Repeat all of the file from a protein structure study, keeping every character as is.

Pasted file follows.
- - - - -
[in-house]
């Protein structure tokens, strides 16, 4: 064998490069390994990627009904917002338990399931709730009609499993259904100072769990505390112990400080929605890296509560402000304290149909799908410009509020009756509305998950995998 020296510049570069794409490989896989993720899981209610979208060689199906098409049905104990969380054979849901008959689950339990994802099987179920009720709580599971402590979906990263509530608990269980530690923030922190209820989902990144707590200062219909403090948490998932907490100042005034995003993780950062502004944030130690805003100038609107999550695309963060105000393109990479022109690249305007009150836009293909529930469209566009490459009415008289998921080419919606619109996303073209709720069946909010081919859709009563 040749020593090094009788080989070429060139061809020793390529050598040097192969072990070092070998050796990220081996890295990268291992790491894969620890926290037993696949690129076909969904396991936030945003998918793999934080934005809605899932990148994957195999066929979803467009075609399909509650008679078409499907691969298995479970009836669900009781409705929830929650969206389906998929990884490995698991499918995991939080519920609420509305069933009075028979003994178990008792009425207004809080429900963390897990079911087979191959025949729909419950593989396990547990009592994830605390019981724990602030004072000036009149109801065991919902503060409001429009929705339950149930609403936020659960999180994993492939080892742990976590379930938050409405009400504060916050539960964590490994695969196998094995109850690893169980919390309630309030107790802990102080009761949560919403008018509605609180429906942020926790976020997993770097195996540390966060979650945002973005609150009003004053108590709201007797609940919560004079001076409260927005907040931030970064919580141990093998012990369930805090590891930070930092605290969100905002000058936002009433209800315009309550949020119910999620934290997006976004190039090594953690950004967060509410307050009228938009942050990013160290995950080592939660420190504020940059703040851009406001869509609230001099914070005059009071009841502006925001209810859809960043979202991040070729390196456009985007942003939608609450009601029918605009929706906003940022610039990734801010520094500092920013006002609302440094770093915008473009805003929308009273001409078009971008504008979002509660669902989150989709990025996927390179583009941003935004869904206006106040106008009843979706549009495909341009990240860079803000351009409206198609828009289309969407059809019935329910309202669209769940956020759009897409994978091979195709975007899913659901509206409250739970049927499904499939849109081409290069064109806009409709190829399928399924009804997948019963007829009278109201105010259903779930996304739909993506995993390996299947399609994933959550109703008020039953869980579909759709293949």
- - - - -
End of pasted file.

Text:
[in-house]
């Protein structure tokens, strides 16, 4: 064998490069390994990627009904917002338990399931709730009609499993259904100072769990505390112990400080929605890296509560402000304290149909799908410009509020009756509305998950995998 020296510049570069794409490989896989993720899981209610979208060689199906098409049905104990969380054979849901008959689950339990994802099987179920009720709580599971402590979906990263509530608990269980530690923030922190209820989902990144707590200062219909403090948490998932907490100042005034995003993780950062502004944030130690805003100038609107999550695309963060105000393109990479022109690249305007009150836009293909529930469209566009490459009415008289998921080419919606619109996303073209709720069946909010081919859709009563 040749020593090094009788080989070429060139061809020793390529050598040097192969072990070092070998050796990220081996890295990268291992790491894969620890926290037993696949690129076909969904396991936030945003998918793999934080934005809605899932990148994957195999066929979803467009075609399909509650008679078409499907691969298995479970009836669900009781409705929830929650969206389906998929990884490995698991499918995991939080519920609420509305069933009075028979003994178990008792009425207004809080429900963390897990079911087979191959025949729909419950593989396990547990009592994830605390019981724990602030004072000036009149109801065991919902503060409001429009929705339950149930609403936020659960999180994993492939080892742990976590379930938050409405009400504060916050539960964590490994695969196998094995109850690893169980919390309630309030107790802990102080009761949560919403008018509605609180429906942020926790976020997993770097195996540390966060979650945002973005609150009003004053108590709201007797609940919560004079001076409260927005907040931030970064919580141990093998012990369930805090590891930070930092605290969100905002000058936002009433209800315009309550949020119910999620934290997006976004190039090594953690950004967060509410307050009228938009942050990013160290995950080592939660420190504020940059703040851009406001869509609230001099914070005059009071009841502006925001209810859809960043979202991040070729390196456009985007942003939608609450009601029918605009929706906003940022610039990734801010520094500092920013006002609302440094770093915008473009805003929308009273001409078009971008504008979002509660669902989150989709990025996927390179583009941003935004869904206006106040106008009843979706549009495909341009990240860079803000351009409206198609828009289309969407059809019935329910309202669209769940956020759009897409994978091979195709975007899913659901509206409250739970049927499904499939849109081409290069064109806009409709190829399928399924009804997948019963007829009278109201105010259903779930996304739909993506995993390996299947399609994933959550109703008020039953869980579909759709293949």